Lucky Patcher can be used without rooting our phone. But people can hesitate because there were previous versions that required us to have super user permissions, but that’s no longer necessary. The only difference between using Lucky Patcher on a rooted or unrooted device has to do with the access to extra functions.
Using the application isn’t at all complicated. We only need to have a few things clear about how it works, such as the color code that classified each application according to the actions that can be carried out on the latter:
- Green: an application with a license.
- Yellow: an application that has a specific patch available.
- Blue: an application that includes adverts.
- Purple: an application on the system’s boot list.
- Red: an application that can’t be patched or have the license verification removed.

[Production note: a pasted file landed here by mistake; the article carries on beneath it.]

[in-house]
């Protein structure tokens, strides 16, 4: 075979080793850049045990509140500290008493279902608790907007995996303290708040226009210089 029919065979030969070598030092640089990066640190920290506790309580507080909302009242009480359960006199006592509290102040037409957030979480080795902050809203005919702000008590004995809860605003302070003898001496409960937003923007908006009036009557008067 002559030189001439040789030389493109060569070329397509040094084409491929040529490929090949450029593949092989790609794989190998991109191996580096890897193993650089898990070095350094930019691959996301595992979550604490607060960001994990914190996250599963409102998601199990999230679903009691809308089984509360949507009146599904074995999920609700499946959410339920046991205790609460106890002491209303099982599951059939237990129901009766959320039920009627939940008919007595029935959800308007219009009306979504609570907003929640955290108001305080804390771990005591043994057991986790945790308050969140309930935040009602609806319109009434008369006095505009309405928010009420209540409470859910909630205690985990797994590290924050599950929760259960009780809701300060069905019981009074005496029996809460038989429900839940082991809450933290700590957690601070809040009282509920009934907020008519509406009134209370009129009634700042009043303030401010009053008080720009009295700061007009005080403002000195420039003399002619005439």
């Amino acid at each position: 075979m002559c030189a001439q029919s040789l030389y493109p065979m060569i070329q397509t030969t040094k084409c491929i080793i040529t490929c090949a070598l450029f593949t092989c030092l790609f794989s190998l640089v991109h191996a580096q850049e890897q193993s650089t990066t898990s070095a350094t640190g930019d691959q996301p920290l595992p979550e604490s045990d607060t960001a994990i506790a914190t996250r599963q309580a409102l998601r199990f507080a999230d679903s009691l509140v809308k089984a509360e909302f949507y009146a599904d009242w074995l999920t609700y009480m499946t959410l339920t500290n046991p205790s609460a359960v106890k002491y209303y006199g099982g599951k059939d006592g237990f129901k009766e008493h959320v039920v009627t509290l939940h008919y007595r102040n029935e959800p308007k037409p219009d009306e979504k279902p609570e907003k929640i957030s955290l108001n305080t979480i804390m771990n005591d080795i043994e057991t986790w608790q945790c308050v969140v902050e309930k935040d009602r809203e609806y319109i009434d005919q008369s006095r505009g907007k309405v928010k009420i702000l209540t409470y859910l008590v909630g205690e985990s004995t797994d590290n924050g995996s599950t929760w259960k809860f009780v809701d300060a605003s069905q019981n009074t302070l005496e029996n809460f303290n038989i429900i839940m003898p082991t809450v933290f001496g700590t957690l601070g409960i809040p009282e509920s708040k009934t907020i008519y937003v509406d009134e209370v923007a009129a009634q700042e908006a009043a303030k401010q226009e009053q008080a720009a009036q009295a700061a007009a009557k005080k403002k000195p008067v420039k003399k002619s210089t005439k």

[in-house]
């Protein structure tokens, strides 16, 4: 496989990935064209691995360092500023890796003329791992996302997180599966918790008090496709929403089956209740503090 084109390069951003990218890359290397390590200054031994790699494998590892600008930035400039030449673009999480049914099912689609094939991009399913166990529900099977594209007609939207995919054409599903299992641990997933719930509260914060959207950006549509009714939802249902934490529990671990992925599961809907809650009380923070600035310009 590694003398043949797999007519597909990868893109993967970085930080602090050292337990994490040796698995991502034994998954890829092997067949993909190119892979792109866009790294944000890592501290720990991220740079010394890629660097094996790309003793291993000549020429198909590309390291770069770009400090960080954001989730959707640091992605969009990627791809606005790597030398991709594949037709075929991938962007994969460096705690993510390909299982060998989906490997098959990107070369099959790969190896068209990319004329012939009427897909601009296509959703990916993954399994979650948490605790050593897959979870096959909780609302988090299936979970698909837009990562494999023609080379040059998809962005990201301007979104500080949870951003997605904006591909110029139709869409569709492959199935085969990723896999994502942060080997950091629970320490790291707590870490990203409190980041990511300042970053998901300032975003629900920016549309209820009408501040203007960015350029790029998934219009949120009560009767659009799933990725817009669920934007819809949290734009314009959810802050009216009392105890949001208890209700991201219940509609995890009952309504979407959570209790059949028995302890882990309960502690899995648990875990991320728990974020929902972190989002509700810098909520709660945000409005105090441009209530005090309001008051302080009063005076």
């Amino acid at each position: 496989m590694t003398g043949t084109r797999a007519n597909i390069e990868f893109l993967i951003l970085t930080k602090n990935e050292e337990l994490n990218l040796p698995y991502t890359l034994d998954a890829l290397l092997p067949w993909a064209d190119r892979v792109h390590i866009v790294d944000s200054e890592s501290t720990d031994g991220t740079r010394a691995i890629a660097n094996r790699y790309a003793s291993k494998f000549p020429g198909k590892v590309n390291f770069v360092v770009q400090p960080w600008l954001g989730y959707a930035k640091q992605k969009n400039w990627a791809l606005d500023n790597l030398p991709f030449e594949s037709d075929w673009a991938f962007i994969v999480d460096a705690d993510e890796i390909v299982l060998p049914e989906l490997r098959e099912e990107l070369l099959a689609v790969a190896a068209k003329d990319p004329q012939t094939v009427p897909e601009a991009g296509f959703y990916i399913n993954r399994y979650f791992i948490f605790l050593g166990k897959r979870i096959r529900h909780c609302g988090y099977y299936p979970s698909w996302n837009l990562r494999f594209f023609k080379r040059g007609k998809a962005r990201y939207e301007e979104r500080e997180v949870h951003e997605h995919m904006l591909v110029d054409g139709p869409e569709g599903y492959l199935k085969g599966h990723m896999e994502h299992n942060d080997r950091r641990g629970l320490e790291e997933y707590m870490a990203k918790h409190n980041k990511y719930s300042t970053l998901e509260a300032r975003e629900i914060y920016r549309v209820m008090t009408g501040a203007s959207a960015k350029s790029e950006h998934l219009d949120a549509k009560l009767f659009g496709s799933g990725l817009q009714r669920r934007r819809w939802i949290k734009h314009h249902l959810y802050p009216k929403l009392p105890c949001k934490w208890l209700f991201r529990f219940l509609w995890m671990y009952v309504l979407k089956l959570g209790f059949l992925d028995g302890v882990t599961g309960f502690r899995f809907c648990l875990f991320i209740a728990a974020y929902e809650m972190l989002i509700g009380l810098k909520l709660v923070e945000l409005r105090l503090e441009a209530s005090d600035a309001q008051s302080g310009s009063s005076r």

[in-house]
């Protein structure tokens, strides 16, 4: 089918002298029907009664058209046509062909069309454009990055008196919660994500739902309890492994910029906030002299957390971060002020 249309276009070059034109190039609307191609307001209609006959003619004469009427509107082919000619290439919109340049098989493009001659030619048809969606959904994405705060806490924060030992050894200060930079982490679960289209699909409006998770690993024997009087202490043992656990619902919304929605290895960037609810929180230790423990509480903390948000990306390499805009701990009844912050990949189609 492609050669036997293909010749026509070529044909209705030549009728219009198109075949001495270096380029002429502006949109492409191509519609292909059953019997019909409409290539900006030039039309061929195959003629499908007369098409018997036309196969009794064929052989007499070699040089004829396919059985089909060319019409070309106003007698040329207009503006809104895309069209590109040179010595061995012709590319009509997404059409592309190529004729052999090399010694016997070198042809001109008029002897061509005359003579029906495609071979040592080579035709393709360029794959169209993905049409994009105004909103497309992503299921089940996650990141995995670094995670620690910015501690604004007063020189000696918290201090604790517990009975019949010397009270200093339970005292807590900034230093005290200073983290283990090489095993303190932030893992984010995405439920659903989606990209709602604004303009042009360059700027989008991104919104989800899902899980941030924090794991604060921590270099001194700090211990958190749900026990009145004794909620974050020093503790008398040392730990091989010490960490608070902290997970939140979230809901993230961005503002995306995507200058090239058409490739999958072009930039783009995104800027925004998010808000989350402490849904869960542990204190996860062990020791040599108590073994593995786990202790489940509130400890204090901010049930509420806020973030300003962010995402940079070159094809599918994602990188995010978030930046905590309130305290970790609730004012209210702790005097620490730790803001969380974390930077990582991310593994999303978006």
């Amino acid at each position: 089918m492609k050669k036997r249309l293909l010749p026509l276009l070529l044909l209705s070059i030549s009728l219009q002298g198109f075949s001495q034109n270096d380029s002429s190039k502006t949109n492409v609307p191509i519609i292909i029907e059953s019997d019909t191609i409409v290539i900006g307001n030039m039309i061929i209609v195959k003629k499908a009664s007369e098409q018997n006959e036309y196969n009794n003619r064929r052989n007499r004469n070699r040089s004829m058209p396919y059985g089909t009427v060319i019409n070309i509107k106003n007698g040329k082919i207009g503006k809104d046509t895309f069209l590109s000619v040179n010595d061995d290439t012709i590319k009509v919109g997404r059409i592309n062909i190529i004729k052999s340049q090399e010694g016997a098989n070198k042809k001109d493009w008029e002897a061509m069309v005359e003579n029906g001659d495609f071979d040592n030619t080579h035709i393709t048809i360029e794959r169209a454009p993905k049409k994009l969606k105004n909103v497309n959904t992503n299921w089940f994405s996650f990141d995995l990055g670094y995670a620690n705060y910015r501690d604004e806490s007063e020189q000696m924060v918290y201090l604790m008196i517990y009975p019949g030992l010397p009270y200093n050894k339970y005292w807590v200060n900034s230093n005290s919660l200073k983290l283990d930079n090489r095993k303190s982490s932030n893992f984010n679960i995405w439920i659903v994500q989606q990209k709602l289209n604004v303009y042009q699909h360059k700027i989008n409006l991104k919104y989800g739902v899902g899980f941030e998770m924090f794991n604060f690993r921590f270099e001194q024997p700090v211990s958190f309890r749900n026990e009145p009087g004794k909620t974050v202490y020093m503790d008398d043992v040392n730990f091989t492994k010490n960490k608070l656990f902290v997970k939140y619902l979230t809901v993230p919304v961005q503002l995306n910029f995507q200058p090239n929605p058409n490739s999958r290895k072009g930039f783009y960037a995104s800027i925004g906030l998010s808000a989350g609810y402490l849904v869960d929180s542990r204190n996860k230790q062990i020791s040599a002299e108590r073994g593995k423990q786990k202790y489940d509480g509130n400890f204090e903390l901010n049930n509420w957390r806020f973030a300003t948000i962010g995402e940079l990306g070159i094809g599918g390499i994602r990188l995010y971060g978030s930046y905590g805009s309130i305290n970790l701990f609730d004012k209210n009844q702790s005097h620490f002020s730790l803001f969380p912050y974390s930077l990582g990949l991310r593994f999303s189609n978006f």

- Orange: an application that, if modified, may affect how the system works.
Once we’re aware of the meaning of this color code we can easily carry out the different actions available, such as hacking compatible games or apps, removing adverts from almost any app or even revoking the system’s certificates. For such purpose, on the main menu, we’ll have to search for the app that we wish to modify and click on it. A menu will drop down with the different options available, even including those that have to do with the operating system itself, such as finding info or uninstalling it. In the patches menu, we’ll find those that can be applied.
As you can imagine, Lucky Patcher isn’t available to be downloaded from Google Play so we’ll have to resort to alternative stores and download sites to find it, as is the case of our beloved Malavida.